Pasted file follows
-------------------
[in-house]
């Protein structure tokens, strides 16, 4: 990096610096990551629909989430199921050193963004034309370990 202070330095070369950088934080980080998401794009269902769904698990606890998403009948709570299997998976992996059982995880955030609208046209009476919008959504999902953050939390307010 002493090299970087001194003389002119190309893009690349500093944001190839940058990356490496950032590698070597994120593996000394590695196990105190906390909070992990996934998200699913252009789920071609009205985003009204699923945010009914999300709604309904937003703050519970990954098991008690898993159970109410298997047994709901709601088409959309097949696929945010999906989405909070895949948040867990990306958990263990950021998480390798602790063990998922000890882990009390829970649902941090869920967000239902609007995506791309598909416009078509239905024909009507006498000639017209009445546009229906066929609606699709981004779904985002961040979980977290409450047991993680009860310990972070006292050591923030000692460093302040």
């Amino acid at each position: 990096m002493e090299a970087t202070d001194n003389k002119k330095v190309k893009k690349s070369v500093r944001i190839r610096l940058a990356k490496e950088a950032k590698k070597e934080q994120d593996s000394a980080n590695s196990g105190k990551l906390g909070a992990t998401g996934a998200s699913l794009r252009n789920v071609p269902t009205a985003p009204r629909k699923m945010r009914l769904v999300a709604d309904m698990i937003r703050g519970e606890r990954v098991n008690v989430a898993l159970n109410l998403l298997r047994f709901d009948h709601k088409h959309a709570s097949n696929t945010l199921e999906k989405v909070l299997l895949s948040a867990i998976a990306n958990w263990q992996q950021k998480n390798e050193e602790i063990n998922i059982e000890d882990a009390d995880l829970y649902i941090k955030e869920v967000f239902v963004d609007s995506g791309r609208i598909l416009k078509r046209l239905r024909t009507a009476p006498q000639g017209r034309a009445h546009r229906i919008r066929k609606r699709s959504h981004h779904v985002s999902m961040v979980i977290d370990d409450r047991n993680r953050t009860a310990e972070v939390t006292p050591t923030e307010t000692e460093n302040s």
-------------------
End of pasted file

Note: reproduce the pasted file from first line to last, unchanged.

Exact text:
[in-house]
């Protein structure tokens, strides 16, 4: 990096610096990551629909989430199921050193963004034309370990 202070330095070369950088934080980080998401794009269902769904698990606890998403009948709570299997998976992996059982995880955030609208046209009476919008959504999902953050939390307010 002493090299970087001194003389002119190309893009690349500093944001190839940058990356490496950032590698070597994120593996000394590695196990105190906390909070992990996934998200699913252009789920071609009205985003009204699923945010009914999300709604309904937003703050519970990954098991008690898993159970109410298997047994709901709601088409959309097949696929945010999906989405909070895949948040867990990306958990263990950021998480390798602790063990998922000890882990009390829970649902941090869920967000239902609007995506791309598909416009078509239905024909009507006498000639017209009445546009229906066929609606699709981004779904985002961040979980977290409450047991993680009860310990972070006292050591923030000692460093302040």
């Amino acid at each position: 990096m002493e090299a970087t202070d001194n003389k002119k330095v190309k893009k690349s070369v500093r944001i190839r610096l940058a990356k490496e950088a950032k590698k070597e934080q994120d593996s000394a980080n590695s196990g105190k990551l906390g909070a992990t998401g996934a998200s699913l794009r252009n789920v071609p269902t009205a985003p009204r629909k699923m945010r009914l769904v999300a709604d309904m698990i937003r703050g519970e606890r990954v098991n008690v989430a898993l159970n109410l998403l298997r047994f709901d009948h709601k088409h959309a709570s097949n696929t945010l199921e999906k989405v909070l299997l895949s948040a867990i998976a990306n958990w263990q992996q950021k998480n390798e050193e602790i063990n998922i059982e000890d882990a009390d995880l829970y649902i941090k955030e869920v967000f239902v963004d609007s995506g791309r609208i598909l416009k078509r046209l239905r024909t009507a009476p006498q000639g017209r034309a009445h546009r229906i919008r066929k609606r699709s959504h981004h779904v985002s999902m961040v979980i977290d370990d409450r047991n993680r953050t009860a310990e972070v939390t006292p050591t923030e307010t000692e460093n302040s």